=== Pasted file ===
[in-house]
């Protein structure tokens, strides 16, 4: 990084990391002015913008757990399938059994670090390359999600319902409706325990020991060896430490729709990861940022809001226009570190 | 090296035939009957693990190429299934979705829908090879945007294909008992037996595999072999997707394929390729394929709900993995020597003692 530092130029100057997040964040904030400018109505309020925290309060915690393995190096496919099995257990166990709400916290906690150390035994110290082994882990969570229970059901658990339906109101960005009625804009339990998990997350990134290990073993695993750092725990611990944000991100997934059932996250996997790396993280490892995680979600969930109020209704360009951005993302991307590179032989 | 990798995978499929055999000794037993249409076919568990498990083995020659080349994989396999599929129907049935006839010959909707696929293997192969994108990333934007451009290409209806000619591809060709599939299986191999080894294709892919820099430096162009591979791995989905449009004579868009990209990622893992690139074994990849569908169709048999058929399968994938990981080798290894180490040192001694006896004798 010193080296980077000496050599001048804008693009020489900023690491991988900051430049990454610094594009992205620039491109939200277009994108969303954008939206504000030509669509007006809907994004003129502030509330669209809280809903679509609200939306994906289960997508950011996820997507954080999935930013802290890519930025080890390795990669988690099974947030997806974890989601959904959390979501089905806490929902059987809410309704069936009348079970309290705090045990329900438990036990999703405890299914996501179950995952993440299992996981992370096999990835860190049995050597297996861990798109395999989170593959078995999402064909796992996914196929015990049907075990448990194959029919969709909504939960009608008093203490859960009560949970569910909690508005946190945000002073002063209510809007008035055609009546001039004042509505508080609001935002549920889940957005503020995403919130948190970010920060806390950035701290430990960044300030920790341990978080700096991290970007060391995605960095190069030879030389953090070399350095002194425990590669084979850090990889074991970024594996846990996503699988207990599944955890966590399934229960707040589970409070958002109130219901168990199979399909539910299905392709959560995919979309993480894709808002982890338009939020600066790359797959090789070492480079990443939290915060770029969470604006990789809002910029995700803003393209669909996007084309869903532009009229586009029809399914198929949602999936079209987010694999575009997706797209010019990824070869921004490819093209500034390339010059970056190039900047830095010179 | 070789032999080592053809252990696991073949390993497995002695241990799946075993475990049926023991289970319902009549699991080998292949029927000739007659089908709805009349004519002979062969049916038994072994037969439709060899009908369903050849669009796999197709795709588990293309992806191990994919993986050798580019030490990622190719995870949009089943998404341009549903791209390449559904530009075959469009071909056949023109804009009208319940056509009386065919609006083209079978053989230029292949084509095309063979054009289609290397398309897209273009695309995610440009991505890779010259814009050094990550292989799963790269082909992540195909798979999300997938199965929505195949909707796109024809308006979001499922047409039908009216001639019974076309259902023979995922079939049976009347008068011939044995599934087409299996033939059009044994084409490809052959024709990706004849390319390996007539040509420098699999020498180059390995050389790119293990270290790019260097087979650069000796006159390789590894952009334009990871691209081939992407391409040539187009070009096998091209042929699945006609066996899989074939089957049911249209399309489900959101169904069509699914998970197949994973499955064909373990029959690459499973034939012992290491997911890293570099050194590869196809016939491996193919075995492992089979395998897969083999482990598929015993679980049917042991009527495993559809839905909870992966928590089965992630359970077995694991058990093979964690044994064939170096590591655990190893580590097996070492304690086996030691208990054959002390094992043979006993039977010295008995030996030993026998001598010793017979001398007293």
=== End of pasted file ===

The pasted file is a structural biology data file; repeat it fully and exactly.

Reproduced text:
[in-house]
């Protein structure tokens, strides 16, 4: 990084990391002015913008757990399938059994670090390359999600319902409706325990020991060896430490729709990861940022809001226009570190 | 090296035939009957693990190429299934979705829908090879945007294909008992037996595999072999997707394929390729394929709900993995020597003692 530092130029100057997040964040904030400018109505309020925290309060915690393995190096496919099995257990166990709400916290906690150390035994110290082994882990969570229970059901658990339906109101960005009625804009339990998990997350990134290990073993695993750092725990611990944000991100997934059932996250996997790396993280490892995680979600969930109020209704360009951005993302991307590179032989 | 990798995978499929055999000794037993249409076919568990498990083995020659080349994989396999599929129907049935006839010959909707696929293997192969994108990333934007451009290409209806000619591809060709599939299986191999080894294709892919820099430096162009591979791995989905449009004579868009990209990622893992690139074994990849569908169709048999058929399968994938990981080798290894180490040192001694006896004798 010193080296980077000496050599001048804008693009020489900023690491991988900051430049990454610094594009992205620039491109939200277009994108969303954008939206504000030509669509007006809907994004003129502030509330669209809280809903679509609200939306994906289960997508950011996820997507954080999935930013802290890519930025080890390795990669988690099974947030997806974890989601959904959390979501089905806490929902059987809410309704069936009348079970309290705090045990329900438990036990999703405890299914996501179950995952993440299992996981992370096999990835860190049995050597297996861990798109395999989170593959078995999402064909796992996914196929015990049907075990448990194959029919969709909504939960009608008093203490859960009560949970569910909690508005946190945000002073002063209510809007008035055609009546001039004042509505508080609001935002549920889940957005503020995403919130948190970010920060806390950035701290430990960044300030920790341990978080700096991290970007060391995605960095190069030879030389953090070399350095002194425990590669084979850090990889074991970024594996846990996503699988207990599944955890966590399934229960707040589970409070958002109130219901168990199979399909539910299905392709959560995919979309993480894709808002982890338009939020600066790359797959090789070492480079990443939290915060770029969470604006990789809002910029995700803003393209669909996007084309869903532009009229586009029809399914198929949602999936079209987010694999575009997706797209010019990824070869921004490819093209500034390339010059970056190039900047830095010179 | 070789032999080592053809252990696991073949390993497995002695241990799946075993475990049926023991289970319902009549699991080998292949029927000739007659089908709805009349004519002979062969049916038994072994037969439709060899009908369903050849669009796999197709795709588990293309992806191990994919993986050798580019030490990622190719995870949009089943998404341009549903791209390449559904530009075959469009071909056949023109804009009208319940056509009386065919609006083209079978053989230029292949084509095309063979054009289609290397398309897209273009695309995610440009991505890779010259814009050094990550292989799963790269082909992540195909798979999300997938199965929505195949909707796109024809308006979001499922047409039908009216001639019974076309259902023979995922079939049976009347008068011939044995599934087409299996033939059009044994084409490809052959024709990706004849390319390996007539040509420098699999020498180059390995050389790119293990270290790019260097087979650069000796006159390789590894952009334009990871691209081939992407391409040539187009070009096998091209042929699945006609066996899989074939089957049911249209399309489900959101169904069509699914998970197949994973499955064909373990029959690459499973034939012992290491997911890293570099050194590869196809016939491996193919075995492992089979395998897969083999482990598929015993679980049917042991009527495993559809839905909870992966928590089965992630359970077995694991058990093979964690044994064939170096590591655990190893580590097996070492304690086996030691208990054959002390094992043979006993039977010295008995030996030993026998001598010793017979001398007293």